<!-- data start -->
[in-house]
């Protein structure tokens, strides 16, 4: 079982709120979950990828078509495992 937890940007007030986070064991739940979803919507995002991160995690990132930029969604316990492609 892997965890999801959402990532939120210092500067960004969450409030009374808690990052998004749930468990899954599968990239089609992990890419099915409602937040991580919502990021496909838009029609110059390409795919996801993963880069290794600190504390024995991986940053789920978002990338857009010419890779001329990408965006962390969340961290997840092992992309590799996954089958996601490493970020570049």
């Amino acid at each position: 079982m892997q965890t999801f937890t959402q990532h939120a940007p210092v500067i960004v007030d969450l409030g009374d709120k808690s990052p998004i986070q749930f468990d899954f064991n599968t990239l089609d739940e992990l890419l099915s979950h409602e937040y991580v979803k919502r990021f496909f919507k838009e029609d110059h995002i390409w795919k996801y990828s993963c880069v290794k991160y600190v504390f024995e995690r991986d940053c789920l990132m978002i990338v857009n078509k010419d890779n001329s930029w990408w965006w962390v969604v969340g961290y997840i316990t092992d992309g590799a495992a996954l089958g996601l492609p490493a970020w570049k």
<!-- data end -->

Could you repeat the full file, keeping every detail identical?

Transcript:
[in-house]
């Protein structure tokens, strides 16, 4: 079982709120979950990828078509495992 937890940007007030986070064991739940979803919507995002991160995690990132930029969604316990492609 892997965890999801959402990532939120210092500067960004969450409030009374808690990052998004749930468990899954599968990239089609992990890419099915409602937040991580919502990021496909838009029609110059390409795919996801993963880069290794600190504390024995991986940053789920978002990338857009010419890779001329990408965006962390969340961290997840092992992309590799996954089958996601490493970020570049």
């Amino acid at each position: 079982m892997q965890t999801f937890t959402q990532h939120a940007p210092v500067i960004v007030d969450l409030g009374d709120k808690s990052p998004i986070q749930f468990d899954f064991n599968t990239l089609d739940e992990l890419l099915s979950h409602e937040y991580v979803k919502r990021f496909f919507k838009e029609d110059h995002i390409w795919k996801y990828s993963c880069v290794k991160y600190v504390f024995e995690r991986d940053c789920l990132m978002i990338v857009n078509k010419d890779n001329s930029w990408w965006w962390v969604v969340g961290y997840i316990t092992d992309g590799a495992a996954l089958g996601l492609p490493a970020w570049k």